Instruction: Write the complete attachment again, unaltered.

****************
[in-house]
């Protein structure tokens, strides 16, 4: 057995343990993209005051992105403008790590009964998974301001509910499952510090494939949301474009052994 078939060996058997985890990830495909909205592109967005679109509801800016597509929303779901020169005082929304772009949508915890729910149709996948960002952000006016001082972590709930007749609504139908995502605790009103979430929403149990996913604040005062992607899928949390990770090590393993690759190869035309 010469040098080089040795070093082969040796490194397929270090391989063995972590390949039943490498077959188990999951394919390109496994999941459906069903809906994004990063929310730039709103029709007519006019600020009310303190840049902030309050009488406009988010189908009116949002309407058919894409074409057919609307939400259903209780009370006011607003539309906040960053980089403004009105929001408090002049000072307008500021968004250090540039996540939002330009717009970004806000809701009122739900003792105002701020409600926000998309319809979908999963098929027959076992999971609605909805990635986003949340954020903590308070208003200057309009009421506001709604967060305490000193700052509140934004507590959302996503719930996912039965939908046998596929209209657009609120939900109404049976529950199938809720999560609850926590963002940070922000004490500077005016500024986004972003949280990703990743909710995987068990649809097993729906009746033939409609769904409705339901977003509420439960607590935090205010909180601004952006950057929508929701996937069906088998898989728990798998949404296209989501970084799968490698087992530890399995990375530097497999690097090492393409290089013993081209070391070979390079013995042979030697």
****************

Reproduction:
[in-house]
């Protein structure tokens, strides 16, 4: 057995343990993209005051992105403008790590009964998974301001509910499952510090494939949301474009052994 078939060996058997985890990830495909909205592109967005679109509801800016597509929303779901020169005082929304772009949508915890729910149709996948960002952000006016001082972590709930007749609504139908995502605790009103979430929403149990996913604040005062992607899928949390990770090590393993690759190869035309 010469040098080089040795070093082969040796490194397929270090391989063995972590390949039943490498077959188990999951394919390109496994999941459906069903809906994004990063929310730039709103029709007519006019600020009310303190840049902030309050009488406009988010189908009116949002309407058919894409074409057919609307939400259903209780009370006011607003539309906040960053980089403004009105929001408090002049000072307008500021968004250090540039996540939002330009717009970004806000809701009122739900003792105002701020409600926000998309319809979908999963098929027959076992999971609605909805990635986003949340954020903590308070208003200057309009009421506001709604967060305490000193700052509140934004507590959302996503719930996912039965939908046998596929209209657009609120939900109404049976529950199938809720999560609850926590963002940070922000004490500077005016500024986004972003949280990703990743909710995987068990649809097993729906009746033939409609769904409705339901977003509420439960607590935090205010909180601004952006950057929508929701996937069906088998898989728990798998949404296209989501970084799968490698087992530890399995990375530097497999690097090492393409290089013993081209070391070979390079013995042979030697």